10.3 Measuring dance-related parameters

Audio and video recordings (Fig. 21B) have been the most common procedures for registering in-hive behaviours. Nowadays, however, alternative visual techniques such as thermographic recordings (Stabentheiner and Hagmüller, 1991; Farina and Wainselboim, 2001) and high-speed video analysis (Tautz et al., 1996) are much more common and accessible. Thermal recordings provide the instantaneous temperature of the experimental bee, even if it is inside the nest. This data could give valuable information on the activity level and/or on the motivation of the dancer and its followers (Fig. 21C).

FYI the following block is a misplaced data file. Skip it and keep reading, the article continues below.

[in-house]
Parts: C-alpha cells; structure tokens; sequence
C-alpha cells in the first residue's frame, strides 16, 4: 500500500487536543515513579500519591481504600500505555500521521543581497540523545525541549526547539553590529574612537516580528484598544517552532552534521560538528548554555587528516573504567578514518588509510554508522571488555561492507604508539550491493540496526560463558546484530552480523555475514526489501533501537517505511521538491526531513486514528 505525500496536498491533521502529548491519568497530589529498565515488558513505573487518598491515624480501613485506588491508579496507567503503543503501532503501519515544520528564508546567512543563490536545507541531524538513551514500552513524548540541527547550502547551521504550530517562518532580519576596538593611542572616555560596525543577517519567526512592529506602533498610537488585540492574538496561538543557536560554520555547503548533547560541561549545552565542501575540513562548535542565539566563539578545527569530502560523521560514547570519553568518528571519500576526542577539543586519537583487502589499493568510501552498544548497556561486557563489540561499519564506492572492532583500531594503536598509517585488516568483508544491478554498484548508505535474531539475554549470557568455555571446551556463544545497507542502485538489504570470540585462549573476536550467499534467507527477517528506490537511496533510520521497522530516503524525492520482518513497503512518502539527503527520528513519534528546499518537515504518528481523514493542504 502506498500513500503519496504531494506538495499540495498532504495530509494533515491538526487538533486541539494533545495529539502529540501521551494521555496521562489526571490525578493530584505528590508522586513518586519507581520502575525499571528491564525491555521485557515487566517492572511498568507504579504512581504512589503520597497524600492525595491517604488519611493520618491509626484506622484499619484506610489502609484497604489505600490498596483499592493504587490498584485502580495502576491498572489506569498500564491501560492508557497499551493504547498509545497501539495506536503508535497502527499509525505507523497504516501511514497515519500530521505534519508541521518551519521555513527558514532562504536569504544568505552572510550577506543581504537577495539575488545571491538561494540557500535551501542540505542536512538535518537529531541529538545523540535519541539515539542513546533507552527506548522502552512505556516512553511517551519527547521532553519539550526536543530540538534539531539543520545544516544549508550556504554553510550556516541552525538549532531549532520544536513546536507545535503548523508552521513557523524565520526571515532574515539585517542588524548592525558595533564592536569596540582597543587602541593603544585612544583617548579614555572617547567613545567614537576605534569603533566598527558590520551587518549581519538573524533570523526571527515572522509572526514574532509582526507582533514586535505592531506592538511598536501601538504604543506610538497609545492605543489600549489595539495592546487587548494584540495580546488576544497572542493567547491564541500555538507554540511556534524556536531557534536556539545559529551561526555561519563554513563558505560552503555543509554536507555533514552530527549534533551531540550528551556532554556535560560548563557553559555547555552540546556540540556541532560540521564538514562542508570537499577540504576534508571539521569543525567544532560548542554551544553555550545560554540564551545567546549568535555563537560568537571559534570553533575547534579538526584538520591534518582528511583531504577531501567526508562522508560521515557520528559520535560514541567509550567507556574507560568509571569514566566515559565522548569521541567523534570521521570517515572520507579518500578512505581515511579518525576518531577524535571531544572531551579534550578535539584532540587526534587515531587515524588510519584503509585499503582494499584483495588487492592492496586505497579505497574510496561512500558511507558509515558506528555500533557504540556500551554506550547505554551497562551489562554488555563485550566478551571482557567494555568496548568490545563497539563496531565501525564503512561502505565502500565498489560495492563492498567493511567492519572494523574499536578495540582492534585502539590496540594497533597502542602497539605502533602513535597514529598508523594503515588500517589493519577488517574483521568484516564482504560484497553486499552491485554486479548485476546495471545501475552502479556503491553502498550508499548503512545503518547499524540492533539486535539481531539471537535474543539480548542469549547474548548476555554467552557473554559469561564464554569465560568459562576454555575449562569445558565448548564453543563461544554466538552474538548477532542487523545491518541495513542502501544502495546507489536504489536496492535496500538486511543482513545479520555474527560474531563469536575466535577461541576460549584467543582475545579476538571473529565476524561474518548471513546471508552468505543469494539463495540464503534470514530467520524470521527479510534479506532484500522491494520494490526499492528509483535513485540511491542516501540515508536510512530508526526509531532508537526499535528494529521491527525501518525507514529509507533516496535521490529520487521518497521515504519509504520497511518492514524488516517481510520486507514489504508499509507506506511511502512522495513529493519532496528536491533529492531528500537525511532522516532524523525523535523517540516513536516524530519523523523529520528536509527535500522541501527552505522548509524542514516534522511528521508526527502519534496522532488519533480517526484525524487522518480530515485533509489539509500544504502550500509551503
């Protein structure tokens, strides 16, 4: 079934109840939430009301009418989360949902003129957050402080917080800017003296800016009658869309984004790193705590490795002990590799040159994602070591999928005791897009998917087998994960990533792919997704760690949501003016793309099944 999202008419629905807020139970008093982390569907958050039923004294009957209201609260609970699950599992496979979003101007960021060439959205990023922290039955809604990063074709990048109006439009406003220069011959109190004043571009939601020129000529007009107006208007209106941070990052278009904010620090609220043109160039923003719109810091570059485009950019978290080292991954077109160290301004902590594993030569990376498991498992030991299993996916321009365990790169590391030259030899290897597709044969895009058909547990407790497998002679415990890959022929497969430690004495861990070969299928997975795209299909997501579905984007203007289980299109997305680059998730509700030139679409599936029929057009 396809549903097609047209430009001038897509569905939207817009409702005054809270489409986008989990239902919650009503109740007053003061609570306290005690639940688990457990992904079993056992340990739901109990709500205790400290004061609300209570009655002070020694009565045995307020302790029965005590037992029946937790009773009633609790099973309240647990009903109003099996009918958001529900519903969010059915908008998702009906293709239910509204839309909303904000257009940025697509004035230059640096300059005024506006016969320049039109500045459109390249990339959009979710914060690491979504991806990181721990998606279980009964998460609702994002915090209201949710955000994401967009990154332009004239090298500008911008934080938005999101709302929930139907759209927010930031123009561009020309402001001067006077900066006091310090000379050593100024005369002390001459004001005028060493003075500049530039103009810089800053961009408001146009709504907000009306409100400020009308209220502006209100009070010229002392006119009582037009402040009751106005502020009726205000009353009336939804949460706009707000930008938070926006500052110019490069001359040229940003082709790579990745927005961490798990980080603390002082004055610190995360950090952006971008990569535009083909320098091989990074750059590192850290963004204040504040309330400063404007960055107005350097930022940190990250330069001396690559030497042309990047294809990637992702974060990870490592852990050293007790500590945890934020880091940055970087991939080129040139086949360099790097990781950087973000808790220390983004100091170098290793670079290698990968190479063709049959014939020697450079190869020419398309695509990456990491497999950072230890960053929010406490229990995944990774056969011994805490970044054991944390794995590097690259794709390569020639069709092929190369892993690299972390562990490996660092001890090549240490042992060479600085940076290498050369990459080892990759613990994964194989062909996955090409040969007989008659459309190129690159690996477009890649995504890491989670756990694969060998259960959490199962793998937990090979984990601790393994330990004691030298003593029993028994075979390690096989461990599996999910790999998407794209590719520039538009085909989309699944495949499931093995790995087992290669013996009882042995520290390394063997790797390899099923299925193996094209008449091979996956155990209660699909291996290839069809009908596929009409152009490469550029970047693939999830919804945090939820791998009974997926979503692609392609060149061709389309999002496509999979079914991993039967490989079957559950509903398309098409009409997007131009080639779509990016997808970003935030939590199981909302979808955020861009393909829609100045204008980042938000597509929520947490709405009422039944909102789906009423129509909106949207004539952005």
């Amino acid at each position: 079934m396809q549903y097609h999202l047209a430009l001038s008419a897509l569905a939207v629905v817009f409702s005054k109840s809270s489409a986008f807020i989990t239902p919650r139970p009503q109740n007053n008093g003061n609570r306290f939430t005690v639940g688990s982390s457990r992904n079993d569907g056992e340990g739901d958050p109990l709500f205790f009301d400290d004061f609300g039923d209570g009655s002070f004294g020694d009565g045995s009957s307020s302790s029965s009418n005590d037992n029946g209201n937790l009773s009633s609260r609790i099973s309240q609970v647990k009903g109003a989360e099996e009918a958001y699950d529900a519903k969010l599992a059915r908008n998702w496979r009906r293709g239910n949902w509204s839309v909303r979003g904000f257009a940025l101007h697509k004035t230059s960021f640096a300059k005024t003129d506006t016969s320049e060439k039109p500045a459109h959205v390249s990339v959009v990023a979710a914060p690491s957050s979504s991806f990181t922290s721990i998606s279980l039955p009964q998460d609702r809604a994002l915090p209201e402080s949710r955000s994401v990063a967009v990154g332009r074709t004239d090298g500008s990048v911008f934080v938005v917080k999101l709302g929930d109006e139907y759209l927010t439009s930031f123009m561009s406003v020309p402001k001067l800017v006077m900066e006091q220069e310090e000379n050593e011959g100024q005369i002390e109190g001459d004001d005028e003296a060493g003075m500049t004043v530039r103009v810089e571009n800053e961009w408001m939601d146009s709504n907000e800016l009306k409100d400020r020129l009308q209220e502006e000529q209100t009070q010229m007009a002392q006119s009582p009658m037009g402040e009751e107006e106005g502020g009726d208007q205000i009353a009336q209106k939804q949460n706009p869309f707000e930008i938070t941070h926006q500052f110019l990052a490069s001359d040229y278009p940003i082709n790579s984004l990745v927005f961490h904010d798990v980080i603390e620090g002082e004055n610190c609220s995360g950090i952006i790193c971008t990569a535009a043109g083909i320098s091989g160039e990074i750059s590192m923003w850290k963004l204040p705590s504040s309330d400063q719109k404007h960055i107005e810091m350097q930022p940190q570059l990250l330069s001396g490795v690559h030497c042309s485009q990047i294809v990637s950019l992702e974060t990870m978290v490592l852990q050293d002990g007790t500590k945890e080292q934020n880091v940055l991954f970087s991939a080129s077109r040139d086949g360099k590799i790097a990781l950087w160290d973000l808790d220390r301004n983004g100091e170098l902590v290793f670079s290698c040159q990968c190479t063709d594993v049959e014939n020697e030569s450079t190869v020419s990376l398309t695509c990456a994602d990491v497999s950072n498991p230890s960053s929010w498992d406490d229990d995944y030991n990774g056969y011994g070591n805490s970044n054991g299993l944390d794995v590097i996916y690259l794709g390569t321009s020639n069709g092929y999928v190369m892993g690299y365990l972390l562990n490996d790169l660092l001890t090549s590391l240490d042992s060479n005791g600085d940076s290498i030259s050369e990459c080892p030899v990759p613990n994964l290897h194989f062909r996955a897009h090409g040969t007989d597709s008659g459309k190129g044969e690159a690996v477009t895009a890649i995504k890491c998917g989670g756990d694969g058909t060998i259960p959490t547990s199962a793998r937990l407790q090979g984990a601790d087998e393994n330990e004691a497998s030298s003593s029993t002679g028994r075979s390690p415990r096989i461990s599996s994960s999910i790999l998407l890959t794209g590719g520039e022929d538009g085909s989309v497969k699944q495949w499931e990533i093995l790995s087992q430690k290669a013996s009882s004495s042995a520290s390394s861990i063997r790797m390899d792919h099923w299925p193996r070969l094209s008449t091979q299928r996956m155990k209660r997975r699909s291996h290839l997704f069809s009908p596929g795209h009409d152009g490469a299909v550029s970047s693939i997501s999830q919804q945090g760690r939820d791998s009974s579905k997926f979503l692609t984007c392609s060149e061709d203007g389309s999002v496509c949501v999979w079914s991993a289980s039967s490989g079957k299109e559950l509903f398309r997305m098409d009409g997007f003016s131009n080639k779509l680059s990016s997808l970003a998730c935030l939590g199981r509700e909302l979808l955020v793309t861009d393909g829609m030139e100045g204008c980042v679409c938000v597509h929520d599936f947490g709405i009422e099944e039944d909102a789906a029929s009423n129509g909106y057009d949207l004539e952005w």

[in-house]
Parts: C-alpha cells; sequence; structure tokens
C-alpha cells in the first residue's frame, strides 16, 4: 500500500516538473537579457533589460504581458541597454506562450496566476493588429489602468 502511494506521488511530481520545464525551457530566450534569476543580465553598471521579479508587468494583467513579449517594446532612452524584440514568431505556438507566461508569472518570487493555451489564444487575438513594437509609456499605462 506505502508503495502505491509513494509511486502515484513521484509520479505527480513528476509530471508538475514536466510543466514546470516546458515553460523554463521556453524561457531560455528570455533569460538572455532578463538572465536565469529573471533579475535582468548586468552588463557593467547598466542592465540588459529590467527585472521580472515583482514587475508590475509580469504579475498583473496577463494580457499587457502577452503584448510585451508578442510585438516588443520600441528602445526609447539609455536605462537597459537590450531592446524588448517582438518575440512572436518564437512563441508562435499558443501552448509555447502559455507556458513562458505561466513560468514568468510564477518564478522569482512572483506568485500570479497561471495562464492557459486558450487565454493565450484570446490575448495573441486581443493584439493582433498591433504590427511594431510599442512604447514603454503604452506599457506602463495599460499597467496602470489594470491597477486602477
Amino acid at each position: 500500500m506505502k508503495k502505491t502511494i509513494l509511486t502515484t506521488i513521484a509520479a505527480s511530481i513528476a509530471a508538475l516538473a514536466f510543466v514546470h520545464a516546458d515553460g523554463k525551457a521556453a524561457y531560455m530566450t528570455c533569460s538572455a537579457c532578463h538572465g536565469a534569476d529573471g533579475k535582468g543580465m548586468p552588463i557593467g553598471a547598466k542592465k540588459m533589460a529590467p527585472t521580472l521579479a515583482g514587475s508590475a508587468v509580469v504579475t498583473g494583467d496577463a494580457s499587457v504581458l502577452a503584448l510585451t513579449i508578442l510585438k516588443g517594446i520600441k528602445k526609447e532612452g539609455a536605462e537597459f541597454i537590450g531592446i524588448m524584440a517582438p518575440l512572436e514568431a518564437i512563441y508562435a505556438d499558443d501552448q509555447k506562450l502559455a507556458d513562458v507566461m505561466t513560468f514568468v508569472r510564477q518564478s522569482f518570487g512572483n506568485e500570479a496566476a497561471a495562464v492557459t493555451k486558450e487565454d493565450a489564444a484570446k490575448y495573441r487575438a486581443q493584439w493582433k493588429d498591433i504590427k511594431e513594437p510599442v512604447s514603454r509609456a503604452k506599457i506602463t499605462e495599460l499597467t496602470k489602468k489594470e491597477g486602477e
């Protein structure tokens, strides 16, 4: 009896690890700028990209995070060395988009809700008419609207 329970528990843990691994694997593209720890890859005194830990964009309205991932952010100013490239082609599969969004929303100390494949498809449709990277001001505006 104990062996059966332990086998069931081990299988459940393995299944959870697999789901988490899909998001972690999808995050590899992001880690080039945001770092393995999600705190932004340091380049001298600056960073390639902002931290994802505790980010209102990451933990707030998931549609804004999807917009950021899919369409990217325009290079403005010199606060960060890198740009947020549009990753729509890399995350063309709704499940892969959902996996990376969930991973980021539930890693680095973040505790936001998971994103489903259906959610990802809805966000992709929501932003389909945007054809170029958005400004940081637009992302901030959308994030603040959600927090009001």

A suitable procedure to analyse focal bees (dancers/followers) is to mark them individually (see section 2.3). Bees can be marked directly at the feeder. Data can be processed and different behaviours can be quantified by using commercial or free software packages. Once quantified, some dance-related parameters can be used to infer the responsiveness of the dancers, the effect of the social surrounding and the feeding sites exploited by the colony. What follows is a list of suggested parameters useful to approach these questions from different angles.

10.3.6 Dance attractiveness